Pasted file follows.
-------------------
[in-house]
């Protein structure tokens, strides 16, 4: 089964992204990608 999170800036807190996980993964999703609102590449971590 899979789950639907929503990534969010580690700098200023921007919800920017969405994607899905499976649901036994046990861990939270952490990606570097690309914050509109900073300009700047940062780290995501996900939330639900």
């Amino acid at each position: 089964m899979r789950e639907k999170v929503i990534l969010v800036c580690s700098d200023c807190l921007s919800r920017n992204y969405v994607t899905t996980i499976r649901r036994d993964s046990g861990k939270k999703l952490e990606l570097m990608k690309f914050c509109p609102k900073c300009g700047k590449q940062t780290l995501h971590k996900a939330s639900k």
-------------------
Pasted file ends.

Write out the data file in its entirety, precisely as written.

[in-house]
């Protein structure tokens, strides 16, 4: 089964992204990608 999170800036807190996980993964999703609102590449971590 899979789950639907929503990534969010580690700098200023921007919800920017969405994607899905499976649901036994046990861990939270952490990606570097690309914050509109900073300009700047940062780290995501996900939330639900």
């Amino acid at each position: 089964m899979r789950e639907k999170v929503i990534l969010v800036c580690s700098d200023c807190l921007s919800r920017n992204y969405v994607t899905t996980i499976r649901r036994d993964s046990g861990k939270k999703l952490e990606l570097m990608k690309f914050c509109p609102k900073c300009g700047k590449q940062t780290l995501h971590k996900a939330s639900k």